The government has approved a bill providing a EUR 641-million supplementary budget aimed at combating the ongoing effects of the coronavirus pandemic, with a focus on the health-care sector, education and local government.
The budget is the second of its kind issued in response to the pandemic; last April the previous administration issued an even larger supplementary budget and did not rule out issuing a second additional budget later that year.
The government says the budget will help the economy and everyday life to resume quickly, once restrictions are lifted.
The supplementary budget was approved at a remote sitting on March 17 and was put before the Riigikogu for a vote on March 18.
Prime Minister Kaja Kallas (Reform) said: “The health care crisis, which we have all been together in for a long time now, has created significant, and sometimes unprecedented, challenges to the Estonian health care, social protection and education systems, the population’s incomes, and the viability of our companies.”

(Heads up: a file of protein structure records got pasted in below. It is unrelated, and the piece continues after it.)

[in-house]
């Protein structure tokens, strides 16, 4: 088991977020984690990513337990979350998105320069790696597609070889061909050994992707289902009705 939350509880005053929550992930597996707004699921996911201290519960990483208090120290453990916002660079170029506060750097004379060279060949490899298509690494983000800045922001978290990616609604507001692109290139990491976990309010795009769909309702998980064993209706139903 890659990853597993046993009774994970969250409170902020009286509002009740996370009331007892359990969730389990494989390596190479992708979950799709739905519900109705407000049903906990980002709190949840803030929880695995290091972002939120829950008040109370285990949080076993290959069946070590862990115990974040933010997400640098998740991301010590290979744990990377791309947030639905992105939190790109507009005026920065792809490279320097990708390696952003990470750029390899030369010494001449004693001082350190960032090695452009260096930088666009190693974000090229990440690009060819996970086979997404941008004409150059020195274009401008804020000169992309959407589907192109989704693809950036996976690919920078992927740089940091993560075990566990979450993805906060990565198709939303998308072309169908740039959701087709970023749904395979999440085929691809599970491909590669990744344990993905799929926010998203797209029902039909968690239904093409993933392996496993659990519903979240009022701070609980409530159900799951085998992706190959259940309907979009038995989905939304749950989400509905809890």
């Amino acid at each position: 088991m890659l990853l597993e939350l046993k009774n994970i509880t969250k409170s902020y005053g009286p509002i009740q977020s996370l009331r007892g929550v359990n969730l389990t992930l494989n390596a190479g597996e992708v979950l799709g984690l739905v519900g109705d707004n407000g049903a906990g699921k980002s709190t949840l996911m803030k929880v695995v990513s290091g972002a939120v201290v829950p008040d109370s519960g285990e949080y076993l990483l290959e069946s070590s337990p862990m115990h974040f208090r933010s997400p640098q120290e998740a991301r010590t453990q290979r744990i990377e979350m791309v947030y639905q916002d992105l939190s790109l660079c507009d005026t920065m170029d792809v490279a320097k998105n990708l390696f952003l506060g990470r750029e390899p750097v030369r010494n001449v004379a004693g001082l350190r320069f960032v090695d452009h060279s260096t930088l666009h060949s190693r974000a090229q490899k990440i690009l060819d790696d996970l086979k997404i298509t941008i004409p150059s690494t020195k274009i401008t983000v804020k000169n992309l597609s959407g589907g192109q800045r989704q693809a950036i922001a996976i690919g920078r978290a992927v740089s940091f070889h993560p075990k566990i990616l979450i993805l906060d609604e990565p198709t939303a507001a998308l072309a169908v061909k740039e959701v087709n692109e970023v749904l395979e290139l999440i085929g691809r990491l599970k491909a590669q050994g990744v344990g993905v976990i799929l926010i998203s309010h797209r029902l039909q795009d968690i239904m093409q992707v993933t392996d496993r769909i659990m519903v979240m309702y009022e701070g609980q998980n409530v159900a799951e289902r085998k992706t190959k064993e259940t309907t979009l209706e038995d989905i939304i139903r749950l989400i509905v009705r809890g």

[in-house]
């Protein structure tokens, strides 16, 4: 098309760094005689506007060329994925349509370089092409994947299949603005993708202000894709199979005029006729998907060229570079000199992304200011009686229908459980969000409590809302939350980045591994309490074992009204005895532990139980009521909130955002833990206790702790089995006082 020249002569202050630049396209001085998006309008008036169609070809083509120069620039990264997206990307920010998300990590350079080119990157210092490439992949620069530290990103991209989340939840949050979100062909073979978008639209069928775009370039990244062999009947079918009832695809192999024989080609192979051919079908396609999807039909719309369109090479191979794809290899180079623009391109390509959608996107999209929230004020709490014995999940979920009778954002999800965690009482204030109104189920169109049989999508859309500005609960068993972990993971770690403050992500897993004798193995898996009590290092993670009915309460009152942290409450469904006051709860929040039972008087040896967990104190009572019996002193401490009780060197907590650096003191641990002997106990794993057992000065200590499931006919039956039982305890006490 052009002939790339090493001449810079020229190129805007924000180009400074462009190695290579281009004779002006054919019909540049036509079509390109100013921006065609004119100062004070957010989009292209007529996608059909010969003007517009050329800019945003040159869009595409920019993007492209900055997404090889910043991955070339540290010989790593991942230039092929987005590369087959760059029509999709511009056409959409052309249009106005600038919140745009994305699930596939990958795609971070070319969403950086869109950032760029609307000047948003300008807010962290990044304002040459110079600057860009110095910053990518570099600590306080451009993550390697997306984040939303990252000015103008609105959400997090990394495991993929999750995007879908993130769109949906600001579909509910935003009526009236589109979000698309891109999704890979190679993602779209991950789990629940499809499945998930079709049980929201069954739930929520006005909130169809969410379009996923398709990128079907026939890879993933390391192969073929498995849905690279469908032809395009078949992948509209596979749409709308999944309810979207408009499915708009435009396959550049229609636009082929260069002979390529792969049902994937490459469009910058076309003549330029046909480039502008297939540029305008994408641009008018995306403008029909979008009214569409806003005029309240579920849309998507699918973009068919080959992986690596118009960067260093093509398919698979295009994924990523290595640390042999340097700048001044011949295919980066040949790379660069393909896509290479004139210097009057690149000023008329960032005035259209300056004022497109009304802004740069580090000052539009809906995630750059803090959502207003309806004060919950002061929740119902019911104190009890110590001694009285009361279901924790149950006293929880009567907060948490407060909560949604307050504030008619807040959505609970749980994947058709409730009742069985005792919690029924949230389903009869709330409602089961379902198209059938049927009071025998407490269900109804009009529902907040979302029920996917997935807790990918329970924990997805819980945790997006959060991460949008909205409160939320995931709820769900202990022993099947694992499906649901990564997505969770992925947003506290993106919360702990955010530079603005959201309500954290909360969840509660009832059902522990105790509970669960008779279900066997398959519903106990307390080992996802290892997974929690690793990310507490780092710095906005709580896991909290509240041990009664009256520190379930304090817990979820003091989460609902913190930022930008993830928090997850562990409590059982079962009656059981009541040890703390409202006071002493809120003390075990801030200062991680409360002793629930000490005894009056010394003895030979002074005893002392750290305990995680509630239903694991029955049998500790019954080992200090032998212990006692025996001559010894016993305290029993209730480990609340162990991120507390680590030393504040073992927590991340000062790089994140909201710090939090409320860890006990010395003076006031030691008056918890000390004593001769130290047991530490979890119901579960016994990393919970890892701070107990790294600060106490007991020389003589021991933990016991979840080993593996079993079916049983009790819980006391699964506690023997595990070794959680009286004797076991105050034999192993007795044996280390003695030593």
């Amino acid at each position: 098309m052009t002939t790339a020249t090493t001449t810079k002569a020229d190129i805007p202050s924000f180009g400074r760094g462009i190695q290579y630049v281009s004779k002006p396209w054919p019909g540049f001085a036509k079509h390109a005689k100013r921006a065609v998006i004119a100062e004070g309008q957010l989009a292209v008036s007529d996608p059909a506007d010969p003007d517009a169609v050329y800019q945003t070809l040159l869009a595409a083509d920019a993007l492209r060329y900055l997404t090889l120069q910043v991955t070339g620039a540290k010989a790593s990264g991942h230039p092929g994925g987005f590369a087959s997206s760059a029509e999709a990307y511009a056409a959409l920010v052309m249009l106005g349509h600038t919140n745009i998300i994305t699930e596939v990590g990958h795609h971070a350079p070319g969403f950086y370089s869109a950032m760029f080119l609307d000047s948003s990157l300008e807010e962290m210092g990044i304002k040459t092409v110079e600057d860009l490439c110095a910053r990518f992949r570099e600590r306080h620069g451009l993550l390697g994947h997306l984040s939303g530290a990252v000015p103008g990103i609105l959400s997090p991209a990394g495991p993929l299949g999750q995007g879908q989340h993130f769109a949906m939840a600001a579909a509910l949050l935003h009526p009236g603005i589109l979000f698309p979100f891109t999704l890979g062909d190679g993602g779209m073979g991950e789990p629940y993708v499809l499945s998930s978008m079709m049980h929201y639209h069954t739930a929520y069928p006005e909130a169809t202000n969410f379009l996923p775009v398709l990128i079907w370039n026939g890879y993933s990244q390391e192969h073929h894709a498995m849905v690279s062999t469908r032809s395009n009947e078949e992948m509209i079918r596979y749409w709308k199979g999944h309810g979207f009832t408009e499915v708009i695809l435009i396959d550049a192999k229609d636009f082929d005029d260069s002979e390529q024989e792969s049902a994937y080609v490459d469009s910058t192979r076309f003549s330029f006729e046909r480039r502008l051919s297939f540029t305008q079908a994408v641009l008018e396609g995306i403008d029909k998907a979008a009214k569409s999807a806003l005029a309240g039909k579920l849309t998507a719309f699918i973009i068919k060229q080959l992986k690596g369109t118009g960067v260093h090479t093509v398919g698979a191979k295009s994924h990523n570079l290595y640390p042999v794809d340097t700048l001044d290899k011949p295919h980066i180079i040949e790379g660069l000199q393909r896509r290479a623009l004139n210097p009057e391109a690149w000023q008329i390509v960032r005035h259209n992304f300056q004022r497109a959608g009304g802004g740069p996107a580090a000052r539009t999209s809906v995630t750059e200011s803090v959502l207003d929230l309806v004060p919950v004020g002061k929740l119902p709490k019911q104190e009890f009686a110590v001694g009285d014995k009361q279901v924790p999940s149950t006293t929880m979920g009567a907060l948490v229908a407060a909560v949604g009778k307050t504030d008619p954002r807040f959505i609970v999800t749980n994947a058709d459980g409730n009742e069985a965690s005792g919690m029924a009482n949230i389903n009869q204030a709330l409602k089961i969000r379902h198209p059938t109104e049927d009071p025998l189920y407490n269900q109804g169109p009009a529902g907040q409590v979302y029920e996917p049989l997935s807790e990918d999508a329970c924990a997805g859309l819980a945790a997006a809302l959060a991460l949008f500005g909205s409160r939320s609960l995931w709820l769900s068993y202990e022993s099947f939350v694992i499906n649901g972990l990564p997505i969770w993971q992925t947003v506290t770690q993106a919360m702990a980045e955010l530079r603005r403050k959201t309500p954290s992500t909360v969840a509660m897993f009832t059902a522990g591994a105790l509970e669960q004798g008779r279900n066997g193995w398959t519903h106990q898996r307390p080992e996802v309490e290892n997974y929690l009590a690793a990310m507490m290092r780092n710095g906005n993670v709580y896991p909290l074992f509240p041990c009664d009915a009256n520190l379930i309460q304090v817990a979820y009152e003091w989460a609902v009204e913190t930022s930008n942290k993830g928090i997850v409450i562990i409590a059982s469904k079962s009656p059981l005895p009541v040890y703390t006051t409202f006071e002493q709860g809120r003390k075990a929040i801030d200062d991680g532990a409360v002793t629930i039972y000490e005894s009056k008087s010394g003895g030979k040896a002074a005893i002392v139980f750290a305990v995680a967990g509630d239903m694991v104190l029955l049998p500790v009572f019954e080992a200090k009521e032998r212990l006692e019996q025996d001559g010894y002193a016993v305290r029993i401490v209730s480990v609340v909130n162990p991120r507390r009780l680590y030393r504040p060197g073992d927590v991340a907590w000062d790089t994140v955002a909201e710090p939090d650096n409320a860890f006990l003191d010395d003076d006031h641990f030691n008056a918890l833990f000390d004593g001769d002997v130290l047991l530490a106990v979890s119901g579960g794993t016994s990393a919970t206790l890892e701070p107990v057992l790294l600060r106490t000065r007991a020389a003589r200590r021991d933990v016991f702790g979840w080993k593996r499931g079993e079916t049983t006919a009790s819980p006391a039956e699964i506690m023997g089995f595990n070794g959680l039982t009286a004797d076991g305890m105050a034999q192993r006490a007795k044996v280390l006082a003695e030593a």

“At the same time, the crisis has not affected all spheres of life. As a result, new state aid measures must be for the short-term, but also correctly and accurately targeted. The supplementary budget is a “painkiller”, in order for the economy and normal life in Estonia to recover as soon as possible after easing of restrictions,” Kallas went on.
The regular budget for each year is issued at the end of the preceding year.
The supplementary budget contains measures aimed at businesses, while local authorities will be empowered to invest EUR 96 million to help cover the costs caused by the crisis.
Close to 90% of the budget comprises aid to the private sector and state agencies, in the form of wage support, local government investment and other components.
The remainder largely pertains to operating expenses, predominantly in the health-care sector, which has been particularly over-burdened in the current, third and largest wave of coronavirus cases. (ERR/Business World Magazine)